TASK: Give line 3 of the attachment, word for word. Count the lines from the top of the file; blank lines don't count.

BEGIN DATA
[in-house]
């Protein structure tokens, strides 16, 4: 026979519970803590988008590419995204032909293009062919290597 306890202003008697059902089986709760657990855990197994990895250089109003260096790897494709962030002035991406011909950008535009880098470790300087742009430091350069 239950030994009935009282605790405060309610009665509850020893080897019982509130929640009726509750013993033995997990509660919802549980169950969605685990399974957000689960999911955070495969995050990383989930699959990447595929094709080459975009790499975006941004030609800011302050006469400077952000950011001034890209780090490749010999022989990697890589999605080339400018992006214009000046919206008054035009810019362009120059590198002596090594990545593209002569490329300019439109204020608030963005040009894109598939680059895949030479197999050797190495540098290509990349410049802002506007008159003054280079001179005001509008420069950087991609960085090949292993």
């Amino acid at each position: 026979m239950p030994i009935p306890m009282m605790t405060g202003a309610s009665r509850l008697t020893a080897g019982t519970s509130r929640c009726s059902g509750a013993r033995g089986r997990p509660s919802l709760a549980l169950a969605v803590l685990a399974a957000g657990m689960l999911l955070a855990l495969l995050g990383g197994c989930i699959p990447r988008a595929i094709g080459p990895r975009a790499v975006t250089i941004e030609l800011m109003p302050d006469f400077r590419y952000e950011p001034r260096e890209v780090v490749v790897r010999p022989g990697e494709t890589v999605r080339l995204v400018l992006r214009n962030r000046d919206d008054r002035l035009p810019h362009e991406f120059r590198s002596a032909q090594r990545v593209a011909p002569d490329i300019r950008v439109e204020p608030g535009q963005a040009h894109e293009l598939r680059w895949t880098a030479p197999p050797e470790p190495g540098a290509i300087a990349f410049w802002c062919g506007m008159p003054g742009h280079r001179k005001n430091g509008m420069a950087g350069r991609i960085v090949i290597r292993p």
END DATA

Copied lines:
């Amino acid at each position: 026979m239950p030994i009935p306890m009282m605790t405060g202003a309610s009665r509850l008697t020893a080897g019982t519970s509130r929640c009726s059902g509750a013993r033995g089986r997990p509660s919802l709760a549980l169950a969605v803590l685990a399974a957000g657990m689960l999911l955070a855990l495969l995050g990383g197994c989930i699959p990447r988008a595929i094709g080459p990895r975009a790499v975006t250089i941004e030609l800011m109003p302050d006469f400077r590419y952000e950011p001034r260096e890209v780090v490749v790897r010999p022989g990697e494709t890589v999605r080339l995204v400018l992006r214009n962030r000046d919206d008054r002035l035009p810019h362009e991406f120059r590198s002596a032909q090594r990545v593209a011909p002569d490329i300019r950008v439109e204020p608030g535009q963005a040009h894109e293009l598939r680059w895949t880098a030479p197999p050797e470790p190495g540098a290509i300087a990349f410049w802002c062919g506007m008159p003054g742009h280079r001179k005001n430091g509008m420069a950087g350069r991609i960085v090949i290597r292993p």